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Faculty from India visit Fleming College


The Fleming College community was recently treated to a presentation on the History and Culture of India by three visiting faculty members from Ramniranjan Jhunjhunwala (RJ) College in Mumbai.

Professors Vijay Kulkarni, Bhushan Arekar, and Anagha Kamble spent two weeks at Fleming College (Oct. 2-16) as part of a reciprocal agreement between the two institutions.

They wrapped up their visit with the guest lecture – an introduction to RJ College as well as an overview of India’s vast history and diverse culture.

“It’s difficult to fit 7,000 years of history into 15 minutes,” joked Prof. Arekar, who is the head of the Political Science department at RJ.

However, he deftly outlined the stand-out periods in Indian history – empires that signified advancements in art, architecture and trade, through to British colonization and then the modernization and independence of India in 1947.

Prof. Kamble is Assistant Professor in the History department. She highlighted aspects of India’s culture including its staggering diversity across the country.

“Our complete diversity keeps us together. It unites us,” she said.

While English is the official language, there are 22 recognized languages in the country of 1.2 billion people. Abut 80% of Indians practice Hinduism and another 17% are Muslim. The remaining population is a mix of Sikh, Christian, Jain and other religions.

Famous for its cuisine, Indian food varies from region to region as do religious ceremonies, dances and style of dress, said Prof. Kamble. Most Indians celebrate western holidays such as Christmas and Easter but they also have festival days such as Diwali – the festival of light.

An overview of RJ College itself was presented by Prof. Kulkarni, who is head of the Chemistry department.

He said the college has 6,000 students and its physical space would fit into one department area at Fleming.

RJ College was established in 1963 by a postman who wanted to create an institution that accepted students from all parts of society. That legacy is still apparent today with many first generation students attending. RJ has impeccable credentials – it has been accredited by the National Assessment and Accreditation Council (NAAC) with an A grade, the highest possible.

About two-thirds of the students as well as the faculty are women and it offers degrees in computer science, biotechnology, banking and insurance and commerce.

Teaching and Learning in India
With about 200 international students currently attending from India, Fleming faculty members gathered for a dialogue session on Oct. 5 with the three visiting professors. During the session, the group shared information and learned more about the Indian postsecondary system.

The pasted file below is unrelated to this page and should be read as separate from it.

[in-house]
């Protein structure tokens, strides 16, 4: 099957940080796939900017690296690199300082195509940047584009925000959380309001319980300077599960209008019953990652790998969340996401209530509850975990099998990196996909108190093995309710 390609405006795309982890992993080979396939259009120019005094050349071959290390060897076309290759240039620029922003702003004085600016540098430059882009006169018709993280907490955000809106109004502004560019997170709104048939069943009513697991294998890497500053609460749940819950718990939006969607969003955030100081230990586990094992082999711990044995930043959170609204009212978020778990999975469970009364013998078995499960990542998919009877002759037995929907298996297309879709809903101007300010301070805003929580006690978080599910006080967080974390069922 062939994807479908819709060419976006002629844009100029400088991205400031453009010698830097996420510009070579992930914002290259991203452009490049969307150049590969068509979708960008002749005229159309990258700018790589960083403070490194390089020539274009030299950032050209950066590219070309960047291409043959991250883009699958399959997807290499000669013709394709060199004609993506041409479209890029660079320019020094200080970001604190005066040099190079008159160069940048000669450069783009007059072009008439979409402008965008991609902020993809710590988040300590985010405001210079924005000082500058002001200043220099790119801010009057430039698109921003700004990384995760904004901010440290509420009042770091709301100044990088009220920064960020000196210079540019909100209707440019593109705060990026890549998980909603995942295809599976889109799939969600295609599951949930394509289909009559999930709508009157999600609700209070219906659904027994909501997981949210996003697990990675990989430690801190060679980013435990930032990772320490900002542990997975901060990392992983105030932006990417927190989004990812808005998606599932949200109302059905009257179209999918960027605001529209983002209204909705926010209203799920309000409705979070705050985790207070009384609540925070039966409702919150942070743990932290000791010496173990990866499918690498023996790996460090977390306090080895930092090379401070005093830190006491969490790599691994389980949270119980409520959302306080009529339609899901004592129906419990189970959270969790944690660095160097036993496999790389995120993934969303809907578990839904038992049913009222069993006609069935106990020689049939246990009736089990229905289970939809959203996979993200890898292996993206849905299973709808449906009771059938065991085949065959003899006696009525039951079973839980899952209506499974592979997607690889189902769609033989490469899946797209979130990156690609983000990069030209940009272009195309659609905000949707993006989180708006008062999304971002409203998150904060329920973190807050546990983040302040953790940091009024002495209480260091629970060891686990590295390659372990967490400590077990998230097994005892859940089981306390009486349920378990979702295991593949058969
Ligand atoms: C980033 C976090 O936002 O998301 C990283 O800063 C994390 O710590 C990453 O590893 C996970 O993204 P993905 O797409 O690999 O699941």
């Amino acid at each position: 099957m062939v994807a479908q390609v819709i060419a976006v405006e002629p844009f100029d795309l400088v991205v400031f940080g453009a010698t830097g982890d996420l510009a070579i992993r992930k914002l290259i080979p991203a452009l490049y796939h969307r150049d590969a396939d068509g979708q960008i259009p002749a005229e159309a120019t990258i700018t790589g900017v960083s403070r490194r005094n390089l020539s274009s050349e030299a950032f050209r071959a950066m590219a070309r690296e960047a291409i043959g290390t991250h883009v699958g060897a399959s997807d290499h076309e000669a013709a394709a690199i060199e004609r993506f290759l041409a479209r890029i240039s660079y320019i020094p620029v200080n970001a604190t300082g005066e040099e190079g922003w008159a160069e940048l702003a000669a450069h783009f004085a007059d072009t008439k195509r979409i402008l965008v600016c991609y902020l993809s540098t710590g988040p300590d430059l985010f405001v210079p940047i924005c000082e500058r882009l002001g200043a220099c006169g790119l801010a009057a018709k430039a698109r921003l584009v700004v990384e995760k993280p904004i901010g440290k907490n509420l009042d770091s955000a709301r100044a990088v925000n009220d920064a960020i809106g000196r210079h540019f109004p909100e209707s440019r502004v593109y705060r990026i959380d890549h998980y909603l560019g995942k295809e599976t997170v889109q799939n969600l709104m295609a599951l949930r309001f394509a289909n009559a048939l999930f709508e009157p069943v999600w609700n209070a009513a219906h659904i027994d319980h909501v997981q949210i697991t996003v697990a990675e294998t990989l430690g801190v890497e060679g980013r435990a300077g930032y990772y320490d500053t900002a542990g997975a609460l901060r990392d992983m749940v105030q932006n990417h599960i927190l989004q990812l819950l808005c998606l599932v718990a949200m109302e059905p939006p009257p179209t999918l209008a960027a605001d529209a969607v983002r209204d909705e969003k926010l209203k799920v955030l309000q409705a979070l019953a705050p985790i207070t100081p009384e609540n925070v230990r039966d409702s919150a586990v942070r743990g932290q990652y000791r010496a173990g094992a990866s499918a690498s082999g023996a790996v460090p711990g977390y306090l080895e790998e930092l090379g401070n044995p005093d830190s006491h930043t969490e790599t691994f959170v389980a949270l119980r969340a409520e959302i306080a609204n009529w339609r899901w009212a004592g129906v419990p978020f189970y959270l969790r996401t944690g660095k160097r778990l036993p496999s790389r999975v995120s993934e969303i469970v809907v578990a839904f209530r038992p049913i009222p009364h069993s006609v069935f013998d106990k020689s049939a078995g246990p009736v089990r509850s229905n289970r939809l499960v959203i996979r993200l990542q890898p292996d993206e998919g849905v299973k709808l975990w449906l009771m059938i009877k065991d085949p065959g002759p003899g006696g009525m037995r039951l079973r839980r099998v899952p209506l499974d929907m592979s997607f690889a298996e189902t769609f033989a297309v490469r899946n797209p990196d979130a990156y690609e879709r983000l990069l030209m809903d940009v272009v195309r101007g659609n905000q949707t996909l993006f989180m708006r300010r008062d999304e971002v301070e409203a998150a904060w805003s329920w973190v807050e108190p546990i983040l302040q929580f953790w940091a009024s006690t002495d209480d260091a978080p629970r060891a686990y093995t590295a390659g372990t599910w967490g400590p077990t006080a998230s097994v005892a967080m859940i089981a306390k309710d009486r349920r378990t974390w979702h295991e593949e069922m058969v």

In India, according to professors Arekar, Kamble and Kulkarni, students in Grade 11 and 12 attend junior college. They then go on to college for a bachelor or undergraduate degree and would only attend university to pursue a post-graduate degrees.

Some research is done in colleges with the majority taking place at universities or separate research institutes.

The education system is evolving but is based on rote learning and lectures. Students often have 40 hours per week of classes with little time for independent work or group assignments.

Professors deliver 20, one-hour lectures each week with 100 to 150 students in each class. There isn’t much time to oversee students’ individual work, said Prof. Kamble. Often there are only two standardized exams per class per year.

This centralized approach can be a challenge for Indian students coming to Fleming where marks are based not only on exams (tailored to individual classes) but also group work, assignments and presentations.

Knowing where the students are coming from, “helps us help them adjust,” said one Fleming faculty member at the session.

Asked for their impressions of Fleming College and Canada, Prof. Arekar said he was amazed with the space in Canada and the lack of people.

“The visit was just fantastic,” said Prof. Kulkarni. “It was something more than we expected.”

Prof. Kulkarni thanked the college for its hospitality, noting that every detail was taken care of while they visited. He appreciated the opportunity to interact with faculty and see that research happening here is similar to what’s taking place in India.

In 2011, Fleming College established a partnership with RJ College. Three Fleming College faculty members – Faith Ratchford, Kim Healy and Heather Pollock – visited RJ College last year.

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